Should EAL be a Priority for Primary Schools?

In recent times it’s hard to find contemporary research into English as an Additional Language. Is it time for the government to begin an in-depth review of EAL provision across England? Regularly in schools children experience limbo, they’re stuck between a rock and a hard place. The rock being grouped with SEN or lower ability children and the hard place of learning the English language as well as all the other parts of our curriculum.

To me it seems unfair that we ask children, whatever age, to attempt this daunting task of learning a brand new language the child has little or no academic experience of and also learning things like how day and night occurs for example or phonemes of a word. If teachers are to truly understand a child’s viewpoint they need to visit a country for a considerable amount of time and attempt to learn something extremely important.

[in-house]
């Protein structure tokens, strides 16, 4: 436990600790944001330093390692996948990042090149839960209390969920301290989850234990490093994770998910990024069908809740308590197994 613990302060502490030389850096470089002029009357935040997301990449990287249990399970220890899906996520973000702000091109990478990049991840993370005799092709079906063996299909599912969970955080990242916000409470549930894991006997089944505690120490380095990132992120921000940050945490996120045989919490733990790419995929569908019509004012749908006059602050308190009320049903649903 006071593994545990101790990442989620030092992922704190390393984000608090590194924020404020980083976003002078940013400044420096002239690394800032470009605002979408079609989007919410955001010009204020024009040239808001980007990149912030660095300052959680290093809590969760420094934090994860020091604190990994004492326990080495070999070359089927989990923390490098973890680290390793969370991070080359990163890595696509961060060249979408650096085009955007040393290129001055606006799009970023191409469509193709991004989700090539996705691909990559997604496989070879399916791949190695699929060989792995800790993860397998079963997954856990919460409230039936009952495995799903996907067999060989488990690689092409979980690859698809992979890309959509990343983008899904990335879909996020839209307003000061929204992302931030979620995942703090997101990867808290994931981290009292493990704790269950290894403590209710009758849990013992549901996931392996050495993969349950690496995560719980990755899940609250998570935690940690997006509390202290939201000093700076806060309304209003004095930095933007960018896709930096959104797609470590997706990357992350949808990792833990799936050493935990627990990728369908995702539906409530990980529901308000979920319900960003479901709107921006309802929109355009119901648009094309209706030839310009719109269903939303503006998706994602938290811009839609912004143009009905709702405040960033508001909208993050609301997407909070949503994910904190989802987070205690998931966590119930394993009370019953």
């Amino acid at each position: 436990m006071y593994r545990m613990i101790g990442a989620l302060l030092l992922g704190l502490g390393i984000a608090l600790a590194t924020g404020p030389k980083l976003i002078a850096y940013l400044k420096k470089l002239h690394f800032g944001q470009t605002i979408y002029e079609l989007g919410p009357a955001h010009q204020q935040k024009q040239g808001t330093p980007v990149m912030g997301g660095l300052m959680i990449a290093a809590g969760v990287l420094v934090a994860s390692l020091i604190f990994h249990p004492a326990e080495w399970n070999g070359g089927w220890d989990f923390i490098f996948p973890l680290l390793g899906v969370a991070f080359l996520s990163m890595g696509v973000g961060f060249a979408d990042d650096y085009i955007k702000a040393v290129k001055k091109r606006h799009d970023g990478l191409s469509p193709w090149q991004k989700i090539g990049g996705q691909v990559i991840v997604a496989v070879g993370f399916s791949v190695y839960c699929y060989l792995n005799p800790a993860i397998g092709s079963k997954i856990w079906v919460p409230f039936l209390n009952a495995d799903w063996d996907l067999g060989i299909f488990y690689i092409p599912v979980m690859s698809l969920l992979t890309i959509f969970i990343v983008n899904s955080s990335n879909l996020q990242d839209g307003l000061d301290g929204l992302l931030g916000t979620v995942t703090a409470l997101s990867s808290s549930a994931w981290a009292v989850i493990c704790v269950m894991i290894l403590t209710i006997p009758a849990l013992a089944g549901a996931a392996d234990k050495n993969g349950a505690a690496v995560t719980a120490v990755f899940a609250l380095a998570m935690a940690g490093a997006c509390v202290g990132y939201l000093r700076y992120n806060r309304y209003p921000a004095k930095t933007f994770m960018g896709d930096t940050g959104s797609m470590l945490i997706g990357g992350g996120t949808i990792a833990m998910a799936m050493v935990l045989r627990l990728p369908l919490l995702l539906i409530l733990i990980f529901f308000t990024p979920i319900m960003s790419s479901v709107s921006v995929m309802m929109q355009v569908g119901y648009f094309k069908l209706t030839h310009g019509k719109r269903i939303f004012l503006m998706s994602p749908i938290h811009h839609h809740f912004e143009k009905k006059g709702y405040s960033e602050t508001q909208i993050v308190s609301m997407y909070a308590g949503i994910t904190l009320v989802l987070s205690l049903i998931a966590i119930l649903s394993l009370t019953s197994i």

It is only then, they understand what they need to do in order to provide effective pedagogies and experiences relevant and meaningful for children who have EAL. I call on teachers everywhere to put themselves in the child’s shoes, just once.

This ‘in brief’ article first appeared in our free UKEdMagazine, which is available to view by clicking here.

@mrmattbuckley Primary Teacher – Ormskirk

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The Editorial Account of UKEdChat, managed by editor-in-chief Colin Hill, with support from Martin Burrett from the UKEd Magazine. Pedagogy, Resources, Community.

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